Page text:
Olympic qualifying: U.S. women add new weapons and new looks to already formidable team

The U.S. women's national team begins Concacaf Olympic women's qualifying Tuesday against Haiti in Houston with the expectation that it be in Japan this summer.

After all, the USA has played in four regional Olympic qualifiers and never lost a game. The goal difference in 19 games: 98-4.

Group A play against Haiti, Panama and Costa Rica should be a breeze. The deciding semifinal game on Feb. 7 in Carson, California, should be no problem, even if the opponent is likely to be one of the other two Concacaf women's  teams with both World Cup and Olympic experience: Canada or Mexico.

New head coach Vlatko Andonovski's message announcing his 20-player squad -- three less than Jill Ellis had at the 2019 Women's World Cup and two more than he'll be able to take to the Olympics -- was how competitive it is to make the national team and how he looking for versatility, both to work with a small roster but to expand on the tactical options he has to throw out.

“Making this roster was highly competitive,” he said in a conference call with the media. “The players came in ready physically [and] mentally to compete for every roster spot, and at the end, the ones that I believe will give us a chance to be successful and will give us the best chance to qualify for the Olympics are the ones that made the roster.”

Goalkeepers (3): Adrianna Franch (Portland Thorns; 3/-), Ashlyn Harris (Orlando Pride; 24/-), Alyssa Naeher (Chicago Red Stars; 57/-).

No change from the Women's World Cup goalkeeping corps. Naeher, who justified her selection as the No. 1 choice in France with a confident tournament, should be the starter. If the USA goes to the Olympics, Andonovski will only be able to take two keepers so Franch and Harris will have to make the most of the rare chances they get in goal over the next six months.

Defenders (6): Abby Dahlkemper (NC Courage; 53/0), Crystal Dunn (NC Courage; 96/24), Ali Krieger (Orlando Pride; 104/1), Kelley O'Hara (Utah Royals; 125/2), Becky Sauerbrunn (Utah Royals; 171/0), Emily Sonnett (Orlando Pride; 40/0).

Andonovski is taking six defenders for qualifying and will likely take six to the Olympics if the USA qualifies. Tierna Davidson was the lone defender from the Women's World Cup team not picked. She was at the camp in Tampa but is still recuperating from an ankle injury. Julie Ertz can -- and will also likely -- move back into the middle of the backline.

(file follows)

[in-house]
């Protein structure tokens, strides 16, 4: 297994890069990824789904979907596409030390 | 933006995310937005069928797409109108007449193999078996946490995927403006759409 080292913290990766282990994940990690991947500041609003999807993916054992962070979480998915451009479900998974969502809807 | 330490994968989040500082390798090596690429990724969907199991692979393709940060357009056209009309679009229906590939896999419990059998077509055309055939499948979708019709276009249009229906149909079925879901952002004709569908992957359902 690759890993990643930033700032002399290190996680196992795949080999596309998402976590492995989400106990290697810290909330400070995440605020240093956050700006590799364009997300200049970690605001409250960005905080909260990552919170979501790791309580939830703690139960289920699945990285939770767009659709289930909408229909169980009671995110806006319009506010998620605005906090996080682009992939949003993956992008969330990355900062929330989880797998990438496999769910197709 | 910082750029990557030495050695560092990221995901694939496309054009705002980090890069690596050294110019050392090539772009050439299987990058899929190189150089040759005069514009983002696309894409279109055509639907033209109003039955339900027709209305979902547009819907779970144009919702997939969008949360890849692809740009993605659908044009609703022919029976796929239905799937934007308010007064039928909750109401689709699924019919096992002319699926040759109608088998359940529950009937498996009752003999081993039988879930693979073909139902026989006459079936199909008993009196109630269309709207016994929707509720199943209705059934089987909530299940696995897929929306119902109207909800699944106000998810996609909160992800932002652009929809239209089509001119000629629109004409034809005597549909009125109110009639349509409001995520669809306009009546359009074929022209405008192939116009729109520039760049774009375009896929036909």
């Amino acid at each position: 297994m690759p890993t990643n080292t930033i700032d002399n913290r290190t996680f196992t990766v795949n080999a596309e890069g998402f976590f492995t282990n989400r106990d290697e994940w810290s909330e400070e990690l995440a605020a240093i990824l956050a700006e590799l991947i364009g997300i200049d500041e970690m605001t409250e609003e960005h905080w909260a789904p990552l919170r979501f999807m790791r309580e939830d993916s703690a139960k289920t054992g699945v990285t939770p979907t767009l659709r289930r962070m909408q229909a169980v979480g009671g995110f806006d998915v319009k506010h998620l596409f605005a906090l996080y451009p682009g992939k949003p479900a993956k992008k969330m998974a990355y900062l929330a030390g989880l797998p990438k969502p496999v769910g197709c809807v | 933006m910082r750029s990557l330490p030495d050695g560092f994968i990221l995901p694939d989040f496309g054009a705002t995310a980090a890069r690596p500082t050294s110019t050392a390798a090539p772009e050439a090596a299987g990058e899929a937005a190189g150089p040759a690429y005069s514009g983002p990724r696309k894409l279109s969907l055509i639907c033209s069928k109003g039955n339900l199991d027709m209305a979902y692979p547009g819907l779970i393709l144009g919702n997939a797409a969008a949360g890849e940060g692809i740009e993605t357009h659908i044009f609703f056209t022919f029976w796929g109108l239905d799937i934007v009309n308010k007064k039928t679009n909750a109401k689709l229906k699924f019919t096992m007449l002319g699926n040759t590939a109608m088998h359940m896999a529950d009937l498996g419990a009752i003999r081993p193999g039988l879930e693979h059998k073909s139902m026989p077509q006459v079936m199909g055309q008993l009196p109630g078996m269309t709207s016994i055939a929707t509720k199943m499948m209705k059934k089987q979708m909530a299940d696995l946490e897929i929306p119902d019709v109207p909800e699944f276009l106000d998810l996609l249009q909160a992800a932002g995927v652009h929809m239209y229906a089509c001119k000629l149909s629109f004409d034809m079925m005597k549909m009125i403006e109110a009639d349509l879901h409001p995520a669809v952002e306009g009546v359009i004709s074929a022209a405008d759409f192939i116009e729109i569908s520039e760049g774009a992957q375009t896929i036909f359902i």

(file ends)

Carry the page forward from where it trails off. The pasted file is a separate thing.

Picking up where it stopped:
Midfielders (5): Julie Ertz (Chicago Red Stars; 95/19), Lindsey Horan (Portland Thorns; 78/12), Rose Lavelle (Washington Spirit; 38/10), Samantha Mewis (NC Courage; 60/14), Andi Sullivan (Washington Spirit; 15/0).

Breaking into the U.S. midfield will be difficult this year and into the next World Cup cycle. Ertz (the oldest at 27), Mewis (27) and Lavelle (24) started and dominated in midfield in the 2019 World Cup final. Horan (25) is the greatest player not to get off the bench in a Women's World Cup final. Sullivan got the nod over Allie Long and Morgan Brian, both backups in France, giving the USA another defensive midfielder in case Ertz is needed in the back

Andonovski likes both Long and Brian a lot -- he coached Long during two seasons at Reign FC -- but it came down to a numbers game. “We have six defenders, five midfielders and six forwards,” he said. “So the opportunities for the midfielders was a little bit less than forwards and defenders.

Forwards (6): Tobin Heath (Portland Thorns; 162/32), Carli Lloyd (Sky Blue FC; 288/121), Jessica McDonald (NC Courage; 14/2), Christen Press (Utah Royals; 130/51), Megan Rapinoe (Reign FC; 160/50), Lynn Williams (Western Sydney Wanderers/AUS; 21/6).

Photo: Adam Lacy/Icon Sportswire
4 comments about "Olympic qualifying: U.S. women add new weapons and new looks to already formidable team".
  1. Michael Saunders, January 27, 2020 at 10:09 a.m.

    CONCACAF being what it is leaves little doubt that the USA will qualify.   In addition, I have enough faith in the Vlatko as the new NT Coach to make the critical choices for the roster,   I am pleased that he provided insight into his choices with his discussion regarding Pugh, Morgan & Davidson refreshing.    From my perspective, I agree with his decision to not include Long & Brian.  So his inclusion of Sullivan & Williams also makes sense,  

    What I have not been able to understand or find out regarding his rationale for not selecting Short.  She was a First team Best XI for her position at Left Back..... Does anyone know?

  2. Bob Ashpole replied, January 27, 2020 at 4:13 p.m.

    I don't know, but Dunn can play successfully at the international level at FB, midfield and forward. Since her junior year in college, Short has not played midfield or forward. 

    Look at Kelley O'Hara for comparision, the US WNT best right back. She is actually a midfielder for her club, also plays forward, winger and right back for them. With a restricted roster picking a player just to play left back is an unaffordable luxuary.

  3. Bob Ashpole replied, January 27, 2020 at 4:17 p.m.

    In other words, Short is not the attacking threat that Dunn and O'Hara are.

  4. John Soares, January 27, 2020 at 3:07 p.m.

    Will the  The World Cup Champion games be on TV?
    Don't know exactly whom to blame.
    BUT, this is embarrassing!

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